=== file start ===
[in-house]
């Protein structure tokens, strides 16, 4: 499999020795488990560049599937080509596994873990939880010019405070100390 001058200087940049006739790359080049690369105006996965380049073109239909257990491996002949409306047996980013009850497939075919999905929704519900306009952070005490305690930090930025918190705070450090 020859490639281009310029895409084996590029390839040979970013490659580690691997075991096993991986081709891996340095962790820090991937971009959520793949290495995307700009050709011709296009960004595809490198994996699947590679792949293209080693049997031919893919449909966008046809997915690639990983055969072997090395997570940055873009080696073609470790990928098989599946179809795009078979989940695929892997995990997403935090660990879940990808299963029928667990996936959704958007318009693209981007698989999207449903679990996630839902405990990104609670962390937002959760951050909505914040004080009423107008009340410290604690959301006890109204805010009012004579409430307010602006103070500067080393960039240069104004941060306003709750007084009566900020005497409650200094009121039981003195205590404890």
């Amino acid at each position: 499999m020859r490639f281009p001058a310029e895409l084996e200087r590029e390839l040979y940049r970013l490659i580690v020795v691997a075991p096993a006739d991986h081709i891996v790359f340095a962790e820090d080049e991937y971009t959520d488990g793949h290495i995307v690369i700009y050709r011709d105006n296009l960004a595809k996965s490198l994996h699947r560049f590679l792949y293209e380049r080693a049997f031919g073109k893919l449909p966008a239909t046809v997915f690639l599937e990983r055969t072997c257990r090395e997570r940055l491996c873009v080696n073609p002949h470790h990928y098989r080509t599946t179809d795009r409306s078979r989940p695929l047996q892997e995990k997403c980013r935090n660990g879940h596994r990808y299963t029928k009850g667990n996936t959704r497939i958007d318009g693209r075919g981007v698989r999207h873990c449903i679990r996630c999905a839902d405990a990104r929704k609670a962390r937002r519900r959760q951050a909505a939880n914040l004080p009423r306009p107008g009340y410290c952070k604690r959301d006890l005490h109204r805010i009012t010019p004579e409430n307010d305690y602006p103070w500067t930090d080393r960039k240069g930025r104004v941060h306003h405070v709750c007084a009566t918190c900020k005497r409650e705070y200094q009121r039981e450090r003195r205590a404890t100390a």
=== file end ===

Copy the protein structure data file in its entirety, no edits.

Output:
[in-house]
């Protein structure tokens, strides 16, 4: 499999020795488990560049599937080509596994873990939880010019405070100390 001058200087940049006739790359080049690369105006996965380049073109239909257990491996002949409306047996980013009850497939075919999905929704519900306009952070005490305690930090930025918190705070450090 020859490639281009310029895409084996590029390839040979970013490659580690691997075991096993991986081709891996340095962790820090991937971009959520793949290495995307700009050709011709296009960004595809490198994996699947590679792949293209080693049997031919893919449909966008046809997915690639990983055969072997090395997570940055873009080696073609470790990928098989599946179809795009078979989940695929892997995990997403935090660990879940990808299963029928667990996936959704958007318009693209981007698989999207449903679990996630839902405990990104609670962390937002959760951050909505914040004080009423107008009340410290604690959301006890109204805010009012004579409430307010602006103070500067080393960039240069104004941060306003709750007084009566900020005497409650200094009121039981003195205590404890």
């Amino acid at each position: 499999m020859r490639f281009p001058a310029e895409l084996e200087r590029e390839l040979y940049r970013l490659i580690v020795v691997a075991p096993a006739d991986h081709i891996v790359f340095a962790e820090d080049e991937y971009t959520d488990g793949h290495i995307v690369i700009y050709r011709d105006n296009l960004a595809k996965s490198l994996h699947r560049f590679l792949y293209e380049r080693a049997f031919g073109k893919l449909p966008a239909t046809v997915f690639l599937e990983r055969t072997c257990r090395e997570r940055l491996c873009v080696n073609p002949h470790h990928y098989r080509t599946t179809d795009r409306s078979r989940p695929l047996q892997e995990k997403c980013r935090n660990g879940h596994r990808y299963t029928k009850g667990n996936t959704r497939i958007d318009g693209r075919g981007v698989r999207h873990c449903i679990r996630c999905a839902d405990a990104r929704k609670a962390r937002r519900r959760q951050a909505a939880n914040l004080p009423r306009p107008g009340y410290c952070k604690r959301d006890l005490h109204r805010i009012t010019p004579e409430n307010d305690y602006p103070w500067t930090d080393r960039k240069g930025r104004v941060h306003h405070v709750c007084a009566t918190c900020k005497r409650e705070y200094q009121r039981e450090r003195r205590a404890t100390a």